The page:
However, the creation of the new province was later declared unconstitutional by the Supreme Court.  In effect, people were trying to choose leaders for a non-existing province.  What a waste of time and resources.  But what a wonderful experience nonetheless!

From Cotabato City, the sceneries were slowly changing:  the set-up of communities, the styles or architecture of houses and other buildings, and even the clothes people wear.  It was like seeing a metamorphosis of communities from Christians to Muslims.

As we passed through the municipalities comprising the former Camp Abubakar, I remembered the rare chance of visiting it for the first time before an all-out war which destroyed it.

After a business conference in Cotabato City, I was asked if I was interested to join a team which will visit Camp Abukakar.  I really wanted to but had to decline and immediately go back to Davao for a class in the graduate school.

And as it happened, Camp Abubakar was bombed to destruction in 2000.

Upon reaching Marawi, we immediately went to the landmark MSU.  I was amazed of the big campus, with a nearby (or is it within?) business community.  A glimpse of Lake Lanao from the campus is calming and breathtaking.

On our way to Campo Ranao for the elections briefing, I saw a more beautiful view of Lake Lanao.  I even wanted to see it next time from more elevated grounds.

That visit to Marawi was very brief.  But I want to have those colorful and peaceful memories etched in my mind.  At least I have been there prior to the May 23, 2017 attack, which still goes on today.

Muslim country in Southeast Asia

Thanks to the liberalization of the airline industry which led to affordable promotional air fares, I also had a chance to visit Malaysia, a predominantly Muslim country in Southeast Asia.

We went through the usual rituals of taking photos for social media profile picture purposes at the landmark Petronas twin towers.

A day after, we reminisced childhood with thrilling rides at the Sunway Lagoon theme park and enjoyed a modern “Baguio City setting” at Genting highlands, before going back to Singapore.

The cleanliness of those cities in Malaysia, their better infrastructure facilities, the feeling of safety and convenience during our stay erased our usual misconception of a Muslim area.  The place is beautiful and peaceful in spite of, or maybe because of their Muslim culture.

My busy schedule

My schedule became more hectic after I returned to litigation.  I am also happily busy with important tasks at the Integrated Bar of the Philippines – Davao City Chapter.

With improved time management however, I still enjoy what I love to do.  On long weekends, I even go on rest and recreation with the family.

Dubai in my bucket list

When I can save enough money, I want to visit Dubai.  I know I will not enjoy it as much as I enjoyed Vietnam and Cambodia because of my love and passion for rural views.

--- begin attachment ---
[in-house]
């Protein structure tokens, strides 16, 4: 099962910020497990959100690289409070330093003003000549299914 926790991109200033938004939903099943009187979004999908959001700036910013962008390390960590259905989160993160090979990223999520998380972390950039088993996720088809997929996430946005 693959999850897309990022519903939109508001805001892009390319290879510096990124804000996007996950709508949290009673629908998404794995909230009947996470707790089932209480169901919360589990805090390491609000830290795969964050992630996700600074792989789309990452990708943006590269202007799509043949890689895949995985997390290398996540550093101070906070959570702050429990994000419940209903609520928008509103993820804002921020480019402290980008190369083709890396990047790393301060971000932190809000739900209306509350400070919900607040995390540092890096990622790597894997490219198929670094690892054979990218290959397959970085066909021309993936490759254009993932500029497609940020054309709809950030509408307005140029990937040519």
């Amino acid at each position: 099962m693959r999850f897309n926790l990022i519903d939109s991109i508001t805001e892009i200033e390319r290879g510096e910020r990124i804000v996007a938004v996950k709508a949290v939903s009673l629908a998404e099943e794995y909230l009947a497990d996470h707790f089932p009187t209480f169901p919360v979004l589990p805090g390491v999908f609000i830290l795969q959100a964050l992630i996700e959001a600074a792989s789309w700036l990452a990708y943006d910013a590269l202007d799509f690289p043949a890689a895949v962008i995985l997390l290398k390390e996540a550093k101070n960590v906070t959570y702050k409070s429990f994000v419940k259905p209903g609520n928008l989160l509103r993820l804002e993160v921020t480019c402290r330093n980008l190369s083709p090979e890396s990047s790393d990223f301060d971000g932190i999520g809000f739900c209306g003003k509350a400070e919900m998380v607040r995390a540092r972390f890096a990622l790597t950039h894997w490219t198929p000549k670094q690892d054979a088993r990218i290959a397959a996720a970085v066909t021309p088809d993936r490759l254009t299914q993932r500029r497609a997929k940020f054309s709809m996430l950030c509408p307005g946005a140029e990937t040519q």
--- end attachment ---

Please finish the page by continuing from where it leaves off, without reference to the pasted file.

Nevertheless, Dubai remains in my travel bucket list:  to climb Burj Khalifa, the world’s tallest building.

However, I think it will be risky for me to still include skydiving, after having miraculously survived a hemorrhagic stroke in 2015.  Perhaps I would instead enjoy their water tourist buses and happily search for vegan restaurants in the biggest open city of the Middle East.  Touching base and playing badminton with Mindanawon shuttlers who have sought greener pasture in the modern desert city would be a nice addition to my itinerary.  Plus perhaps a cross-country travel to play badminton or even compete in a tournament in Jeddah, Kingdom of Saudi Arabia would be a big bonus.

I also want to go back to Tawi-Tawi, visit the Turtle Islands, and even re-conquer Bongao peak.

I heard unconfirmed stories that Tawi-Tawi is a peaceful Moro place because of an unwritten rule among different groups:  military, rebels and even some bandits that the island must remain a free zone:  a place where the wounded can recuperate, the sick can heal, or the tired fighters can re-energize through much needed rest and recreation.

But all places should be peace zones for rest and recreation, shouldn’t they?  Regardless of the dominant dwellers, be they Muslims, lumads or Christians, the normal or default should be that all places are peaceful.  War or skirmishes must be the exceptions, not the general rule.

And yes, when the war is over, I want to be a part of rebuilding good memories by visiting for rest and recreation the beautiful Islamic City of Marawi.  I will go to higher grounds to have the best view of Lake Lanao and visit the Sacred Mountain National Park.  God willing, In Shaa Allah!

Note:

The author is a returning trial lawyer and writer.  Now a vegan, he holds office in his hometown in Calinan, Davao City, plays badminton in Tagum City, and loves early morning and late afternoon walks in Obrero, Davao City, where he lives.  He is the Special Assistant to the President of IBP – Davao City Chapter.

Posted in Opinion